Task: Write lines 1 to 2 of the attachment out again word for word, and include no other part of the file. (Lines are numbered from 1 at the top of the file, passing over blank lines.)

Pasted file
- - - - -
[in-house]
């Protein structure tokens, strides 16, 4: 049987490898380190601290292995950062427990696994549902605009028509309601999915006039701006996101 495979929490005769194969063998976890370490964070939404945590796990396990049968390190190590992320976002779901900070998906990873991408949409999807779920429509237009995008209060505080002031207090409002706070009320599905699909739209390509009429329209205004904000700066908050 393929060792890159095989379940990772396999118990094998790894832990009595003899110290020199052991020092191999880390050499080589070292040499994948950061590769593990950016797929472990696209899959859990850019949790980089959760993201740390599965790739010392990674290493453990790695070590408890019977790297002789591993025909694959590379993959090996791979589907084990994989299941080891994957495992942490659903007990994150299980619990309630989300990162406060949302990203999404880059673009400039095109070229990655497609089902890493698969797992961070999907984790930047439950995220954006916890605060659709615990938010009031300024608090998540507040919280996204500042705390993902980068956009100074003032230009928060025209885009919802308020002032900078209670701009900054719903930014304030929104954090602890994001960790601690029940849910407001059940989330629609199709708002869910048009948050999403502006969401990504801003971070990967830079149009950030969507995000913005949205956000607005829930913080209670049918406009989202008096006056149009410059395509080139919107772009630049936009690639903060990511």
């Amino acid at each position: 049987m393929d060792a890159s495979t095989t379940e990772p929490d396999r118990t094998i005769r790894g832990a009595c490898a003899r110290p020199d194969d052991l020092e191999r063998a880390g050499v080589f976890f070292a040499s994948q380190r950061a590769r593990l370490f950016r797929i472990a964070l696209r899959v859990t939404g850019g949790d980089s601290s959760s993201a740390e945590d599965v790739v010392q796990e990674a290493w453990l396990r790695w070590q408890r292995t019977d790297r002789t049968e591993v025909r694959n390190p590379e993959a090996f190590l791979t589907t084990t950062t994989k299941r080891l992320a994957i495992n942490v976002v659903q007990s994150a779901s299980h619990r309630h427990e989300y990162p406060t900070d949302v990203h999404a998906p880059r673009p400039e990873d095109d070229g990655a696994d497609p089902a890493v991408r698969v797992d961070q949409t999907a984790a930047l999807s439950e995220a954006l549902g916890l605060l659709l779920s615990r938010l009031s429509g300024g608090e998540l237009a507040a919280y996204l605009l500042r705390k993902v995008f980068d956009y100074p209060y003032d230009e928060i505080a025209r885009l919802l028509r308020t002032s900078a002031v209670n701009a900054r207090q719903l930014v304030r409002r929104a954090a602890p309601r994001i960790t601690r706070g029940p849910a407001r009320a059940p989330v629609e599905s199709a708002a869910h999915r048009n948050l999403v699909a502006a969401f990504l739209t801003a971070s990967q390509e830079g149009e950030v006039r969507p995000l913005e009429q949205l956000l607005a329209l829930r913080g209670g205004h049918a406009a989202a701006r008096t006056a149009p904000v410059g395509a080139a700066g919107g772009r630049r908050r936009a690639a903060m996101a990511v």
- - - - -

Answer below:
[in-house]
């Protein structure tokens, strides 16, 4: 049987490898380190601290292995950062427990696994549902605009028509309601999915006039701006996101 495979929490005769194969063998976890370490964070939404945590796990396990049968390190190590992320976002779901900070998906990873991408949409999807779920429509237009995008209060505080002031207090409002706070009320599905699909739209390509009429329209205004904000700066908050 393929060792890159095989379940990772396999118990094998790894832990009595003899110290020199052991020092191999880390050499080589070292040499994948950061590769593990950016797929472990696209899959859990850019949790980089959760993201740390599965790739010392990674290493453990790695070590408890019977790297002789591993025909694959590379993959090996791979589907084990994989299941080891994957495992942490659903007990994150299980619990309630989300990162406060949302990203999404880059673009400039095109070229990655497609089902890493698969797992961070999907984790930047439950995220954006916890605060659709615990938010009031300024608090998540507040919280996204500042705390993902980068956009100074003032230009928060025209885009919802308020002032900078209670701009900054719903930014304030929104954090602890994001960790601690029940849910407001059940989330629609199709708002869910048009948050999403502006969401990504801003971070990967830079149009950030969507995000913005949205956000607005829930913080209670049918406009989202008096006056149009410059395509080139919107772009630049936009690639903060990511």